New laptop – Asus K52DR-EX143V

Much earlier this year, the Minister of War and Finance’s (hi Tanya!) old Dell augured in and bought the farm. First, Tanya spilt Milo (granulated malt) grains on the keyboard and this got under the key caps, causing the keys to stick. I tried cleaning it a couple of times, but many keys were never very good after even a solid cleaning. Then I spilt soup into the keyboard. In trying to take it apart and wash off the soup, I managed to break the little ribbon connector holder to the trackpad, and the keyboard didn’t appreciate being taken apart again, and I couldn’t get about six or so keys back on. Despite this, the laptop “worked” with an external keyboard for months. Finally, Mackenzie stomped all over our bed and the laptop, breaking the power cord connector near the screen. This last one did it – couldn’t get any more charge into it.

So I gave Tanya my maxxed out late 2006 17″ MacBook Pro. We were free of the evil, monstrous Windows beast and I was happy even though I was down a computer. Unfortunately, Tanya doesn’t like MacOS, not even after six months. Color me shocked, but there you go.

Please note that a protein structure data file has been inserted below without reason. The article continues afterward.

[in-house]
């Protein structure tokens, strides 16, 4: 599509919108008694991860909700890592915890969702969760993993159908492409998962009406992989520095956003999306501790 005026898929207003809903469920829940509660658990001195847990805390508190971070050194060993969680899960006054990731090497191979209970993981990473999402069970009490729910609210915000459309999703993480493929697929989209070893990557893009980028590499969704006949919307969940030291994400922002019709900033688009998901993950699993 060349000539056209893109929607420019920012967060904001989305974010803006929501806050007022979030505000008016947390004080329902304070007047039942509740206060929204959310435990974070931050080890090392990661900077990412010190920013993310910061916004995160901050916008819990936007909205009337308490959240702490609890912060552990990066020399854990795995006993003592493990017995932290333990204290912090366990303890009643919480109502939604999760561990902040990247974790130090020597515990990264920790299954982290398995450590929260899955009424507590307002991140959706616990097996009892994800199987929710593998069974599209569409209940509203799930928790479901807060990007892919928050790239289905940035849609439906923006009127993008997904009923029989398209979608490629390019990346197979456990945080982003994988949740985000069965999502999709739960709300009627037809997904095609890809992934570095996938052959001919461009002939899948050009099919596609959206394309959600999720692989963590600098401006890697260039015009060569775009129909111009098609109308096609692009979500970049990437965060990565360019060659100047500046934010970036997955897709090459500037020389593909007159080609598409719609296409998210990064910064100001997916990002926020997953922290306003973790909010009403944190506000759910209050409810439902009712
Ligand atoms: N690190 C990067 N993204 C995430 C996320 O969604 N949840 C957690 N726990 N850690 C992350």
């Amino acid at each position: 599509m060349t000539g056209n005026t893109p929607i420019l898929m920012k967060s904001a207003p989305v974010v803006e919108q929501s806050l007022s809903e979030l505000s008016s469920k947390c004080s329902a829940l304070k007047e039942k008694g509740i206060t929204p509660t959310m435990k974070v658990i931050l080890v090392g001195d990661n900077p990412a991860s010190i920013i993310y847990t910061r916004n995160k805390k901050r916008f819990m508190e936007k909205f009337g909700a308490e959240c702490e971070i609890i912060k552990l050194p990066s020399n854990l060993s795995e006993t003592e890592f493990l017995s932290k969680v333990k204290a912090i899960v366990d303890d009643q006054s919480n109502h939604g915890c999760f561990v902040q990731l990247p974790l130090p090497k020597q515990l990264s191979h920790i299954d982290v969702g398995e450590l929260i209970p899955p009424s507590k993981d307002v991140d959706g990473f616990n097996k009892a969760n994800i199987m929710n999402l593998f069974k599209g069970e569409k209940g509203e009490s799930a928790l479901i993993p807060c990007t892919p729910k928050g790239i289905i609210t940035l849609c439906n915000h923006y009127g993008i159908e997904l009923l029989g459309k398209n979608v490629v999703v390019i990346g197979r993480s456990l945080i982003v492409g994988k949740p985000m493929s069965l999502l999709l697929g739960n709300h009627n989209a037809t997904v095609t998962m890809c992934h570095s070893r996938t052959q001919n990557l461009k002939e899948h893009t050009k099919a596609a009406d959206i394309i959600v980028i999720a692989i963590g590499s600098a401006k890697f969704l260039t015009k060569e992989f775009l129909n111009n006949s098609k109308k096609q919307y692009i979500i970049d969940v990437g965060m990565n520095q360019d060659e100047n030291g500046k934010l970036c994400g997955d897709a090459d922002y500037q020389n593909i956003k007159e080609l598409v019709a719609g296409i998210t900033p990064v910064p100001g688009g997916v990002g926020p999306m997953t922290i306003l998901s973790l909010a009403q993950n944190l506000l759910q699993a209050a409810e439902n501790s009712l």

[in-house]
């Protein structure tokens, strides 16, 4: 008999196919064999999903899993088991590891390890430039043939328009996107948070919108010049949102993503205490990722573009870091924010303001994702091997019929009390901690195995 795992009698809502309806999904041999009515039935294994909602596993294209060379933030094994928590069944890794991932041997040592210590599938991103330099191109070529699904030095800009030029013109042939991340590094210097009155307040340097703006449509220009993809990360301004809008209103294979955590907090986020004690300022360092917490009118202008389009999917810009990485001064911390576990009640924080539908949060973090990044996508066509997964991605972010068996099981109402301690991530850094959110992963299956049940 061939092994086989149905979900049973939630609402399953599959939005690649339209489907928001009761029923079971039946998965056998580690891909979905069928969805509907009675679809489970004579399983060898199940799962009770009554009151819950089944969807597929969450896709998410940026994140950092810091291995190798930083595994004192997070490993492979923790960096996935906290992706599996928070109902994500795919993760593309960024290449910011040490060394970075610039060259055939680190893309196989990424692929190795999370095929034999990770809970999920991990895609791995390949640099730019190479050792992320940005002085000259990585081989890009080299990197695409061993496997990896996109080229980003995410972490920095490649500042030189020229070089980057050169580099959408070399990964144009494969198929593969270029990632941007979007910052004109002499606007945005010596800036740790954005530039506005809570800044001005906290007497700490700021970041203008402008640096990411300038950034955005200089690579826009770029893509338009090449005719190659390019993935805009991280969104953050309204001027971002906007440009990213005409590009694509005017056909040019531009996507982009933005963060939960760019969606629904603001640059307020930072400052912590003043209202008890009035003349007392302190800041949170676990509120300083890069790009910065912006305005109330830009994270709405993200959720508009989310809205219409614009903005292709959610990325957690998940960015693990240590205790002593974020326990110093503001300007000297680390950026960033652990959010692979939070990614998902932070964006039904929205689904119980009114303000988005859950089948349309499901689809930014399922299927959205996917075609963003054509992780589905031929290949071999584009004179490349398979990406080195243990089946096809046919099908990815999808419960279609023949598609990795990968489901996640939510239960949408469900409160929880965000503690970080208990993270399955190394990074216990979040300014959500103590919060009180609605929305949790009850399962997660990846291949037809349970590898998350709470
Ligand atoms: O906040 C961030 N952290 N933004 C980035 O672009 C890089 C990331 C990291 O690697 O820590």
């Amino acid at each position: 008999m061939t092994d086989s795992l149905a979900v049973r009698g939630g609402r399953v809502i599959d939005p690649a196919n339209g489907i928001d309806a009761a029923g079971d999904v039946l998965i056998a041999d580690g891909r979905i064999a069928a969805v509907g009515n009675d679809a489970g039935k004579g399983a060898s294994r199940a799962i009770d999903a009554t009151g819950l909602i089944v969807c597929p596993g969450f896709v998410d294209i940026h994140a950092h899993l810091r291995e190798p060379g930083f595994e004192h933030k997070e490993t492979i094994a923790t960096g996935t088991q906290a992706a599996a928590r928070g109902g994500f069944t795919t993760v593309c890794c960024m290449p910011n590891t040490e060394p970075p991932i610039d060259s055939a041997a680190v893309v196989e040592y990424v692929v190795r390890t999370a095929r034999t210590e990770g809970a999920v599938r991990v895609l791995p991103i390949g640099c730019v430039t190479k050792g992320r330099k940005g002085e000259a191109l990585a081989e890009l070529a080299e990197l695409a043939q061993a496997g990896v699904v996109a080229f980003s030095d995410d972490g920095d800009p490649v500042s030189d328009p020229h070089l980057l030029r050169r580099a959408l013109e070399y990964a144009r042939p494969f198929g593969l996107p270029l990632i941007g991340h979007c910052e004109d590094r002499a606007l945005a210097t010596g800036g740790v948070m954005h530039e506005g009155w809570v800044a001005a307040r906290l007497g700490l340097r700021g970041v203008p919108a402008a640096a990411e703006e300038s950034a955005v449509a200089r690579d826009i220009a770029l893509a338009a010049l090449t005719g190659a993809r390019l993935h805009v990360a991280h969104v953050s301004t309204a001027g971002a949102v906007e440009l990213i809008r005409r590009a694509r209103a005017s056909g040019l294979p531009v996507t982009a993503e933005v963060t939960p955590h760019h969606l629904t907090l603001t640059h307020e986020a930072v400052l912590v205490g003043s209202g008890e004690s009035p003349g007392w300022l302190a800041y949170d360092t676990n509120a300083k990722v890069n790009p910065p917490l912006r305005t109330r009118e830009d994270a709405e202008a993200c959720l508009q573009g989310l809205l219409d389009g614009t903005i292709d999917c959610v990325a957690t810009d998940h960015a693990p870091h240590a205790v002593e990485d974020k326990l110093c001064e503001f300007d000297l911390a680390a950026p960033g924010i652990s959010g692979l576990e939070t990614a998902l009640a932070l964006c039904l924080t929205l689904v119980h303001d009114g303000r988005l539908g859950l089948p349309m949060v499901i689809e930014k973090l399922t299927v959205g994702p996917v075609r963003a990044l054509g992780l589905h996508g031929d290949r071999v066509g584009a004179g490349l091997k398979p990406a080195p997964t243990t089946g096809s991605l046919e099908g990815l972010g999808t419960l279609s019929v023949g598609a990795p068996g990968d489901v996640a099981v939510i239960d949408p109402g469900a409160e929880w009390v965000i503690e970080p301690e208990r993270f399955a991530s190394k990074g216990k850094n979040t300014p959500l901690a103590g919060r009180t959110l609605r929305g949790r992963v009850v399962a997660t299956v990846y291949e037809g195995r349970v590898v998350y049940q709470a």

So for Christmas, I bought her a new Asus K52DR-EX143V from MSY. This unit has a 4 core AMD processor, 4 GB of RAM, 1 GB of dedicated VRAM and ATI HD5470M display chipset, 500 GB of disk, and BluRay / DVD-RW combo drive. Sounds sweet.

Opening the packaging wasn’t too bad (there are videos all over YouTube if you’re an unboxing freak), but then the stark differences between Mac and PC packaging starts to set in.

  • There’s quite a lot of papers and odds and ends in the box. With the Mac, you get a simple, small Getting Started booklet and a sticker.
  • The Asus power brick is fairly large, but the cables are pretty short – about 1 m in total length. The end is a traditional plug that is of similar design that caused the demise of the previous Dell. You may need to take an extension cord with you on site if you travel with this model as the cable is pretty short. The Mac has a small power brick with integrated cable organizer, with long cords (about 2 m total) with a MagSafe connector. There’s no doubt in my mind that Tanya’s Dell would have survived if it had a Magsafe connector.